Encouraging sense of community in Aotearoa New Zealand: exploring the role of community participation in public open space planning
journal contributionposted on 2023-07-06, 21:25 authored by Yiwen CuiYiwen Cui, morten Gjerde, Bruno MarquesBruno Marques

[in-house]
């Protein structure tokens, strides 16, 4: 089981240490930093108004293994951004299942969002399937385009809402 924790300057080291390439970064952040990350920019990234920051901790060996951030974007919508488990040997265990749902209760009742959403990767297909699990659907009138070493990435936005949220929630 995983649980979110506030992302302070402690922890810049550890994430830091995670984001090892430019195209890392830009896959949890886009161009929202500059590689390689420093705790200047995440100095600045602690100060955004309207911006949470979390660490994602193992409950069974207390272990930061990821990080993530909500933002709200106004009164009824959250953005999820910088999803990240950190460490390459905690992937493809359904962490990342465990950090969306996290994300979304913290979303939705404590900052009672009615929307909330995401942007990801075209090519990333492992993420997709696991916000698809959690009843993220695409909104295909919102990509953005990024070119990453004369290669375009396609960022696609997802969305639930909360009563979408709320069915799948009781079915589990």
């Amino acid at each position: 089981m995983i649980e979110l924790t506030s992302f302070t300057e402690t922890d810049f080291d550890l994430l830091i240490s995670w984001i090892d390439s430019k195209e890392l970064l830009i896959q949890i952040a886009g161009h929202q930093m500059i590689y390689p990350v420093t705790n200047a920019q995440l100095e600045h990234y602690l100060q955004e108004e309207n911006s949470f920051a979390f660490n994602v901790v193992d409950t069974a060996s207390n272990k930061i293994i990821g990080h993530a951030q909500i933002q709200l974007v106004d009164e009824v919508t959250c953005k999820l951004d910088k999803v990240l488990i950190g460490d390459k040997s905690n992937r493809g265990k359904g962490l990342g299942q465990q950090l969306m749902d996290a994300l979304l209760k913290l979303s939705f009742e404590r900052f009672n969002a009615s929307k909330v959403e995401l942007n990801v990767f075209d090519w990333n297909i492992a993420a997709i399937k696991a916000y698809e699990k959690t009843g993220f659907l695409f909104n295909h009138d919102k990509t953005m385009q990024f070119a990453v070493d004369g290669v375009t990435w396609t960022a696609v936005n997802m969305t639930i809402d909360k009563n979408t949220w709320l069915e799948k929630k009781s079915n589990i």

In Aotearoa New Zealand, the history of migration and increased globalisation is reshaping social and cultural frameworks, presenting both challenges and opportunities for the creation and utilisation of public open spaces. This study investigates how these pressures influence Indigenous groups, specifically Māori, as they navigate an interplay of cultural beliefs and interactions with a non-Māori world. Concurrently, the progressively diverse nature of migrants, who consider themselves part of both their country of origin and New Zealand society, adds further complexity. This research aims to explore the potential of public open spaces to encourage a sense of community among the major ethnic groups in New Zealand, including New Zealand Europeans, Māori, Chinese, and Pasifika. Drawing on the Sense of Community theory proposed by McMillan and Chavis, this study investigates the impact of community participation in public open space planning on the sense of community among these groups. Through a quantitative online survey, the Sense of Community Index-2 was utilised for assessing the extent to which participatory planning nurtures a sense of community. The findings suggest that participatory planning offer valuable opportunities for integrating public perspectives, fostering sense of community, and creating inclusive spaces that celebrate cultural diversity in Aotearoa New Zealand.